New York State

Lawmakers and advocates call on the state to halt evictions

Many argue that evictions during this public health crisis could lead to more people contracting the coronavirus.

State Senator Alessandra Biaggi was one of the lawmakers to call for a halt in evictions.

State Senator Alessandra Biaggi was one of the lawmakers to call for a halt in evictions. NY Senate Media Services

Amidst the coronavirus pandemic, housing advocates and left-leaning lawmakers are calling on the state to halt housing evictions until the outbreak subsides.

On Thursday, 24 state senators, including New York City progressives Sens. Julia Salazar, Michael Giannaris, Alessandra Biaggi, Jessica Ramos and Brad Hoylman, signed a letter addressed to Chief Judge Janet DiFiore, asking that the “New York Courts institute an immediate moratorium on evictions” throughout the state. The letter also cites previous instances, including after the attacks of September 11, 2001 and superstorm Sandy in 2012, when evictions were frozen due to public emergencies.

“Permitting evictions to continue will unnecessarily and unreasonably increase health risks from COVID-19 for New Yorkers,” the letter reads. “Many individuals who are evicted from their homes will be forced to live in public spaces, in shelters, or in other temporary and often precarious circumstances – limiting their ability to self-quarantine and increasing their exposure to others.”

The Housing Justice for All campaign, an alliance of progressive advocacy groups, has also been circulating a petition online that calls for the suspension of evictions in the state, as well as a statewide rent freeze and the freezing of utility shut-offs. “New Yorkers who face homelessness or day-to-day housing insecurity are at a higher risk of being exposed to the virus, becoming ill, and suffering catastrophic health outcomes,” the petition said. “Evictions and homelessness significantly worsen the threat posed by COVID-19.”

City Council Speaker Corey Johnson and Public Advocate Jumaane Williams have also expressed their support for pausing evictions while the state is still in the midst of a public health crisis. And New York City Mayor Bill de Blasio’s administration is currently trying to assess what is within its legal jurisdiction in terms of suspending evictions, since the mayor declared a state of emergency on Thursday. "(We're) in discussions with the court system about what we could do under different kinds of authority," Deputy Mayor Vicki Been told reporters on Thursday. “Where we have the capacity to stop anything, we have."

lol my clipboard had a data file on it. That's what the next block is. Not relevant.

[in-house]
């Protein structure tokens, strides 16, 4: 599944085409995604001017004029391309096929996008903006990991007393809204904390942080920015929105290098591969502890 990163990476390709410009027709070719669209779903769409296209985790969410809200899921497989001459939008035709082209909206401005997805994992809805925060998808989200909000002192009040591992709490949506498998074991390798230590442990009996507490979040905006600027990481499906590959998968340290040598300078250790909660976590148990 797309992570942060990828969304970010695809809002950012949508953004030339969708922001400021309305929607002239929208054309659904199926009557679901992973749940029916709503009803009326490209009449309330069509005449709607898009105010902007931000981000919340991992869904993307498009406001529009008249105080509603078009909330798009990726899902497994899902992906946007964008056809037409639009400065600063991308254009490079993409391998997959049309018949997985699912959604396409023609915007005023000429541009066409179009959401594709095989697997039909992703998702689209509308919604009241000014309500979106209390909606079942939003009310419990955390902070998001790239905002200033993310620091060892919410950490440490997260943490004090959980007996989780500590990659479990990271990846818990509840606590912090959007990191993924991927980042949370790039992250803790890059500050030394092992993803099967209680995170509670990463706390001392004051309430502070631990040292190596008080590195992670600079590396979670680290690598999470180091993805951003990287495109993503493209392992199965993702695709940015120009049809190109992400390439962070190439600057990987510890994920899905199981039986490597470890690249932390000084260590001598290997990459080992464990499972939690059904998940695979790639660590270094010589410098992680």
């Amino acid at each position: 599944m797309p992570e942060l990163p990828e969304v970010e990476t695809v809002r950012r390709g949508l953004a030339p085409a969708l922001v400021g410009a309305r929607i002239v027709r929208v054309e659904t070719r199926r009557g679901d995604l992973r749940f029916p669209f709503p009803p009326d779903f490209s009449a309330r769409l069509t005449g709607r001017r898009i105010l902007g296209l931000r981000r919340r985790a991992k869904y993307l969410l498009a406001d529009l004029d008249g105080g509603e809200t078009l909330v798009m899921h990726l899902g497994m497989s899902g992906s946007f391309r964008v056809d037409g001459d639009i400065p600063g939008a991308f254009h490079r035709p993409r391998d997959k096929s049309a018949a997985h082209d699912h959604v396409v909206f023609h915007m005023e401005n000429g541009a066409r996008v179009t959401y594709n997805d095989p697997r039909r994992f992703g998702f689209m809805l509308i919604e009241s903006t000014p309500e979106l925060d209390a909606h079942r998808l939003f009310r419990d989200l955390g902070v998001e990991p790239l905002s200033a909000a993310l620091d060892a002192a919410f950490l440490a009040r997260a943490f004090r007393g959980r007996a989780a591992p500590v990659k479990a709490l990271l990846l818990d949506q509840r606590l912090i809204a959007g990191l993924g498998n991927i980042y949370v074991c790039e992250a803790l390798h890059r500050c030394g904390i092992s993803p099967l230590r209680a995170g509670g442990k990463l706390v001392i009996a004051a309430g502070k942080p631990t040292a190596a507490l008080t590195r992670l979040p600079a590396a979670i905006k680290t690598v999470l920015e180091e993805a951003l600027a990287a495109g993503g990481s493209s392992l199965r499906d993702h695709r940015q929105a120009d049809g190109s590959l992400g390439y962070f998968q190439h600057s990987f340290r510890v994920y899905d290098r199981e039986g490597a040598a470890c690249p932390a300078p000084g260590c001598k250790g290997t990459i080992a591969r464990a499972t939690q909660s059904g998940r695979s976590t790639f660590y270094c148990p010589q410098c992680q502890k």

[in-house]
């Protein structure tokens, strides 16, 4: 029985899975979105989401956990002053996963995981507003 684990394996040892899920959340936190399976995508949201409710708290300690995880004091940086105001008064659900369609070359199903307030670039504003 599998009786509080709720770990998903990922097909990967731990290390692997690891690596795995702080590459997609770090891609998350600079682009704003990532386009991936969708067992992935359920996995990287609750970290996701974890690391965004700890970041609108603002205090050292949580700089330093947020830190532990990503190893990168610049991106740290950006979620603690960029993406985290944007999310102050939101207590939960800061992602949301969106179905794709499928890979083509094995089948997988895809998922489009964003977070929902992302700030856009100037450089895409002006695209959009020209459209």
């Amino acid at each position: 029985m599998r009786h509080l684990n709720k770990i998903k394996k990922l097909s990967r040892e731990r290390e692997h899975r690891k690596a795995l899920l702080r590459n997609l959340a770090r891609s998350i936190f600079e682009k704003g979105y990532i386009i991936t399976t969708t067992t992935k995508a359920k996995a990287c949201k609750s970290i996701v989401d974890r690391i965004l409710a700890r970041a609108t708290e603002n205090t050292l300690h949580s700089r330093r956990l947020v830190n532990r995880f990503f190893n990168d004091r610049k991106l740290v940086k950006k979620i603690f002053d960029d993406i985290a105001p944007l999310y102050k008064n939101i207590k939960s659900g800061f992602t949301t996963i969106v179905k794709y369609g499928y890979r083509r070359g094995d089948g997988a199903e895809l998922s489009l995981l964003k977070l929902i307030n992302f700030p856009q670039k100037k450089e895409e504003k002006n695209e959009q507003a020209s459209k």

During an appearance on WYNC’s “The Brian Lehrer Show” on Friday morning, de Blasio said that the city is looking into the possibility of halting evictions and encouraged listeners to call 311 if they’re currently facing an eviction or having trouble paying their rent. “For everyday people, anyone threatened with eviction should be calling 3-1-1.” the mayor said. “And we can provide, in many cases, a free lawyer to stop it. If folks, particularly if they're lower-income, are unable to pay the rent there are times when we can get them some immediate financing, some immediate money to help pay the rent immediately to keep them in their apartment.”

De Blasio also said that the city is trying to work with the real estate industry to find a solution that works for everyone. However, landlord groups such as the Community Housing Improvement Program, have asked that decisions regarding the freeze of evictions not be made hastily.

“We simply request that property owners are not asked to bear a disproportionate part of the burden,” the Community Housing Improvement Program said in a statement. “Rents pay for property taxes, insurance, mortgages, maintenance, and the salaries of building supers and staff,” the organization said in a statement. “Most CHIP members own just a few buildings and they operate as a small business. Missing an entire month of revenue would have a devastating effect on their ability to pay their expenses.”

Late Friday afternoon, after this story was initially posted, Gothamist reported, "In a memo released on Friday, Chief Administrative Judge Lawrence Marks wrote: 'Effective immediately, we have imposed a one-week moratorium on evictions in New York City, subject to further extension upon review. Simultaneously, we are directing that until further notice, the New York City Housing Court decline to issue new eviction warrants when a party has not appeared in court.'”

"On top of that ban, some top property owners with the Real Estate Board of New York said they would stay evictions for the next 90 days, with an exception for 'criminal or negligent behavior that jeopardizes the life, health or safety of other residents.' The property owners represent more than 150,000 rental units across the city."